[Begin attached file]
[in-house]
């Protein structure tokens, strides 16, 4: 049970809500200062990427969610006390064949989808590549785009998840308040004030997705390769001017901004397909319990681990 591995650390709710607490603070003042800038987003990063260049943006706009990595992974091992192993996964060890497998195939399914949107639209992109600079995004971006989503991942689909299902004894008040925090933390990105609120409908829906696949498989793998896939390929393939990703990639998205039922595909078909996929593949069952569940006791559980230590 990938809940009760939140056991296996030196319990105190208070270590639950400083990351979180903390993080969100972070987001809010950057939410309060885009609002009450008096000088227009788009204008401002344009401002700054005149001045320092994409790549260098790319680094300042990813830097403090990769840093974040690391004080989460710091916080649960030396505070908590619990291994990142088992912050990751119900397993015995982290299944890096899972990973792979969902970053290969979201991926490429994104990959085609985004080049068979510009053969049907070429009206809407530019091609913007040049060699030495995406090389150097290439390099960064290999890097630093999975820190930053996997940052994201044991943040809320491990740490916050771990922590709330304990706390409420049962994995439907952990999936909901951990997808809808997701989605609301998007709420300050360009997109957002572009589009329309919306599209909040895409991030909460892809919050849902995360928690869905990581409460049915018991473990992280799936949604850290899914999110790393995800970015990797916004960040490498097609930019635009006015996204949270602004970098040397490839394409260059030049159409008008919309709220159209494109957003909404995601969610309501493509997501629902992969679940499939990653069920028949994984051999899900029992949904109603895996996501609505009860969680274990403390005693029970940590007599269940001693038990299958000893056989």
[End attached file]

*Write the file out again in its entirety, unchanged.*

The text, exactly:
[in-house]
């Protein structure tokens, strides 16, 4: 049970809500200062990427969610006390064949989808590549785009998840308040004030997705390769001017901004397909319990681990 591995650390709710607490603070003042800038987003990063260049943006706009990595992974091992192993996964060890497998195939399914949107639209992109600079995004971006989503991942689909299902004894008040925090933390990105609120409908829906696949498989793998896939390929393939990703990639998205039922595909078909996929593949069952569940006791559980230590 990938809940009760939140056991296996030196319990105190208070270590639950400083990351979180903390993080969100972070987001809010950057939410309060885009609002009450008096000088227009788009204008401002344009401002700054005149001045320092994409790549260098790319680094300042990813830097403090990769840093974040690391004080989460710091916080649960030396505070908590619990291994990142088992912050990751119900397993015995982290299944890096899972990973792979969902970053290969979201991926490429994104990959085609985004080049068979510009053969049907070429009206809407530019091609913007040049060699030495995406090389150097290439390099960064290999890097630093999975820190930053996997940052994201044991943040809320491990740490916050771990922590709330304990706390409420049962994995439907952990999936909901951990997808809808997701989605609301998007709420300050360009997109957002572009589009329309919306599209909040895409991030909460892809919050849902995360928690869905990581409460049915018991473990992280799936949604850290899914999110790393995800970015990797916004960040490498097609930019635009006015996204949270602004970098040397490839394409260059030049159409008008919309709220159209494109957003909404995601969610309501493509997501629902992969679940499939990653069920028949994984051999899900029992949904109603895996996501609505009860969680274990403390005693029970940590007599269940001693038990299958000893056989």